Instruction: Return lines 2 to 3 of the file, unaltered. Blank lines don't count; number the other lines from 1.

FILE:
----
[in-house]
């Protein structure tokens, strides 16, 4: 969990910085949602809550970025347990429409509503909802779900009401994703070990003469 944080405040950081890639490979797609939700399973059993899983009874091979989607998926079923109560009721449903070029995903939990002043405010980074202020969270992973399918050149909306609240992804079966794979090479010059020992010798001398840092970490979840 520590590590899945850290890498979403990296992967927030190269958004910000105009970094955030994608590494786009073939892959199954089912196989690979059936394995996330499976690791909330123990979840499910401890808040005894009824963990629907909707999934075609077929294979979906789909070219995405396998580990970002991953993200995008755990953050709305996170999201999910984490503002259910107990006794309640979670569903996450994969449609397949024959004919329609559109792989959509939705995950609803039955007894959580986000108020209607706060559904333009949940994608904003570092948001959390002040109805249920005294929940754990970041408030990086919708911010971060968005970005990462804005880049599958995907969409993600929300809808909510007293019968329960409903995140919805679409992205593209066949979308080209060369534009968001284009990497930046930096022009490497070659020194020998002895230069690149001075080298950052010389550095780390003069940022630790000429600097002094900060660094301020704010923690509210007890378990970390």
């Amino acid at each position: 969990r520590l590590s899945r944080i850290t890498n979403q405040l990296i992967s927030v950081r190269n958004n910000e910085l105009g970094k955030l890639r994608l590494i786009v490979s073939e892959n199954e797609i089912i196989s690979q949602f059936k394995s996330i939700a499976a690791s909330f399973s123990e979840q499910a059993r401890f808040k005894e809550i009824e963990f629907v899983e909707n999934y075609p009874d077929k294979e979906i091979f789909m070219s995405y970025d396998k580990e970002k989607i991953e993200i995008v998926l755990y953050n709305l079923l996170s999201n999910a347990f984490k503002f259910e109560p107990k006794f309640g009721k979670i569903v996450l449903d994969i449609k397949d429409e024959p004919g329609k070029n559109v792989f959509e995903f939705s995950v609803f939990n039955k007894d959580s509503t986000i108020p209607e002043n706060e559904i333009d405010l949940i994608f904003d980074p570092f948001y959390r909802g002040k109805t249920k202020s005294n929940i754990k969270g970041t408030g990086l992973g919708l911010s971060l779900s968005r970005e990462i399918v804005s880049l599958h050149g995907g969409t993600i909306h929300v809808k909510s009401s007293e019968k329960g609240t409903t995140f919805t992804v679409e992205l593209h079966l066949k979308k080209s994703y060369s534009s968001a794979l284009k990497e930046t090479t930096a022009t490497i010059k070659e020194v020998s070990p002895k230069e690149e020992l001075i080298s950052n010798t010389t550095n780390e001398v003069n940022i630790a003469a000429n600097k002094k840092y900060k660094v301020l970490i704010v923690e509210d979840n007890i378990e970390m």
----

């Protein structure tokens, strides 16, 4: 969990910085949602809550970025347990429409509503909802779900009401994703070990003469 944080405040950081890639490979797609939700399973059993899983009874091979989607998926079923109560009721449903070029995903939990002043405010980074202020969270992973399918050149909306609240992804079966794979090479010059020992010798001398840092970490979840 520590590590899945850290890498979403990296992967927030190269958004910000105009970094955030994608590494786009073939892959199954089912196989690979059936394995996330499976690791909330123990979840499910401890808040005894009824963990629907909707999934075609077929294979979906789909070219995405396998580990970002991953993200995008755990953050709305996170999201999910984490503002259910107990006794309640979670569903996450994969449609397949024959004919329609559109792989959509939705995950609803039955007894959580986000108020209607706060559904333009949940994608904003570092948001959390002040109805249920005294929940754990970041408030990086919708911010971060968005970005990462804005880049599958995907969409993600929300809808909510007293019968329960409903995140919805679409992205593209066949979308080209060369534009968001284009990497930046930096022009490497070659020194020998002895230069690149001075080298950052010389550095780390003069940022630790000429600097002094900060660094301020704010923690509210007890378990970390």
């Amino acid at each position: 969990r520590l590590s899945r944080i850290t890498n979403q405040l990296i992967s927030v950081r190269n958004n910000e910085l105009g970094k955030l890639r994608l590494i786009v490979s073939e892959n199954e797609i089912i196989s690979q949602f059936k394995s996330i939700a499976a690791s909330f399973s123990e979840q499910a059993r401890f808040k005894e809550i009824e963990f629907v899983e909707n999934y075609p009874d077929k294979e979906i091979f789909m070219s995405y970025d396998k580990e970002k989607i991953e993200i995008v998926l755990y953050n709305l079923l996170s999201n999910a347990f984490k503002f259910e109560p107990k006794f309640g009721k979670i569903v996450l449903d994969i449609k397949d429409e024959p004919g329609k070029n559109v792989f959509e995903f939705s995950v609803f939990n039955k007894d959580s509503t986000i108020p209607e002043n706060e559904i333009d405010l949940i994608f904003d980074p570092f948001y959390r909802g002040k109805t249920k202020s005294n929940i754990k969270g970041t408030g990086l992973g919708l911010s971060l779900s968005r970005e990462i399918v804005s880049l599958h050149g995907g969409t993600i909306h929300v809808k909510s009401s007293e019968k329960g609240t409903t995140f919805t992804v679409e992205l593209h079966l066949k979308k080209s994703y060369s534009s968001a794979l284009k990497e930046t090479t930096a022009t490497i010059k070659e020194v020998s070990p002895k230069e690149e020992l001075i080298s950052n010798t010389t550095n780390e001398v003069n940022i630790a003469a000429n600097k002094k840092y900060k660094v301020l970490i704010v923690e509210d979840n007890i378990e970390m």